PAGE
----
Unlike for cars or airplanes, there are relatively few federal regulations regarding the construction of boats. Sure, the Coast Guard has rules regarding flotation and stability, plus engine-ventilation requirements for gas inboards, but these have little to do with how a boat is built and more to do with meeting minimal safety requirements. As a matter of fact, if your boat measures longer than 20 feet and sports diesel power, there are virtually no federal regulations that apply to its construction.

On boats 26 feet and less, look for the "NMMA-Certified" logo on the capacity plate. Larger boats should have a separate "Yacht Certified" plate aboard.

The federal government doesn't dictate how far away a steering wheel should be from a throttle lever, or how much of the view through a windshield can be obscured by supports, or any of the dozens of other safety considerations. Boatbuilding is largely self-regulated.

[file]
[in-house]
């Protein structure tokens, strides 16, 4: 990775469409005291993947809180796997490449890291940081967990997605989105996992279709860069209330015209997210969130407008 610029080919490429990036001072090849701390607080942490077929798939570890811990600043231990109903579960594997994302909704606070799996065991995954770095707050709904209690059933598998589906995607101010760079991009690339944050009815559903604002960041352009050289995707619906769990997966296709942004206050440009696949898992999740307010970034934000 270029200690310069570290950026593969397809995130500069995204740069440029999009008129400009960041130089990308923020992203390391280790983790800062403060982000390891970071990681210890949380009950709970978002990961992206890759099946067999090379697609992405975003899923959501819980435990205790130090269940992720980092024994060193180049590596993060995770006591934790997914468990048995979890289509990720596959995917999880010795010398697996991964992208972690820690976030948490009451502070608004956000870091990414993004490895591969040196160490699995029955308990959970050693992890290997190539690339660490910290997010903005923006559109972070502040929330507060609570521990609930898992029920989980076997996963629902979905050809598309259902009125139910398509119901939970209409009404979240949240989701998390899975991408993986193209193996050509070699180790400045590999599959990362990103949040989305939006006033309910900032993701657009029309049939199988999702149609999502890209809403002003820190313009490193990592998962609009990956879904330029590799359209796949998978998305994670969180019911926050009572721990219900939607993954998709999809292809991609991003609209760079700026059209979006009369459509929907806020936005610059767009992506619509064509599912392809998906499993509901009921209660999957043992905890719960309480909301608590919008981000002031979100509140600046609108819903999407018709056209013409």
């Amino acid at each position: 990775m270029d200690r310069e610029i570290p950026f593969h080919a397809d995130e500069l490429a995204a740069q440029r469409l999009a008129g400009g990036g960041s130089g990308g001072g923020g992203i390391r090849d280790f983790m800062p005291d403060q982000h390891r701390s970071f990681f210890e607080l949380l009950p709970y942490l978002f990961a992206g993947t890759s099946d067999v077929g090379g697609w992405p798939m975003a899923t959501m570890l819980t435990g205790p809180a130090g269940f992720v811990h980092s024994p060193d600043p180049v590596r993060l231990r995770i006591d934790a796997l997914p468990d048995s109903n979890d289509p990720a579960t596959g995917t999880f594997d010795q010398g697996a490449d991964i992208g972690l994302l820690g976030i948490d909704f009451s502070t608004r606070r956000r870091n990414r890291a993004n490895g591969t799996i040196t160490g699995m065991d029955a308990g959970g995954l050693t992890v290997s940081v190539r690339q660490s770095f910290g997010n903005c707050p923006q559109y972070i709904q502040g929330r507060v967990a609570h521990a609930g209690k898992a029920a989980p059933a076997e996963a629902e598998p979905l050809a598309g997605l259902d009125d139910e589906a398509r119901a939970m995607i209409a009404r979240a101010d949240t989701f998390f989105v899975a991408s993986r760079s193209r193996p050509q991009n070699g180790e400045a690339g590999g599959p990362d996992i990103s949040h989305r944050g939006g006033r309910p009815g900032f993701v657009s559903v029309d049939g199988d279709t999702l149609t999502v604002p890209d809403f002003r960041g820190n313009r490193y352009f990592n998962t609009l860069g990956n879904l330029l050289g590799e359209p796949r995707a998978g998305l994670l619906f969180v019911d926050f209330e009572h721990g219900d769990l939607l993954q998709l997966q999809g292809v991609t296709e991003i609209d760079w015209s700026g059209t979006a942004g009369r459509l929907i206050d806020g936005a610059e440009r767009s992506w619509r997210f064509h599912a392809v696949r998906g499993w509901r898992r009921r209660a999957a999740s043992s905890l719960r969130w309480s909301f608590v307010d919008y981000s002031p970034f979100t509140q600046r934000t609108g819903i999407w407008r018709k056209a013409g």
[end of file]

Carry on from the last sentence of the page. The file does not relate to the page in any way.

To ensure that boating remains safe and enjoyable — and to make it unnecessary for government to step in — the boatbuilders had to come up with an effective way to police them-selves at a high standard.

Standards + Certification

Boats are paradoxical vehicles in that, largely in pursuit of pleasure and at considerable expense, we buy them in order to drive them into a challenging environment. We take for granted that much of the responsibility for getting safely home lies on our shoulders and on our practice of good seamanship, and we put our trust in our vessels that they won't let us down when we need them. The American Boat and Yacht Council (ABYC) strives to make sure that a boat's construction is not at fault if something does not go according to our plan out there. "It's our industry following the lead of so many other industries, and self-regulating rather than being subject to far-reaching and unchangeable federal regulations," says John Adey, president of ABYC (and one of our own BoatUS Magazine contributing editors).

Examining back plates

With the deck cap off, backing plates can be examined for hard-point attachments such as cleats.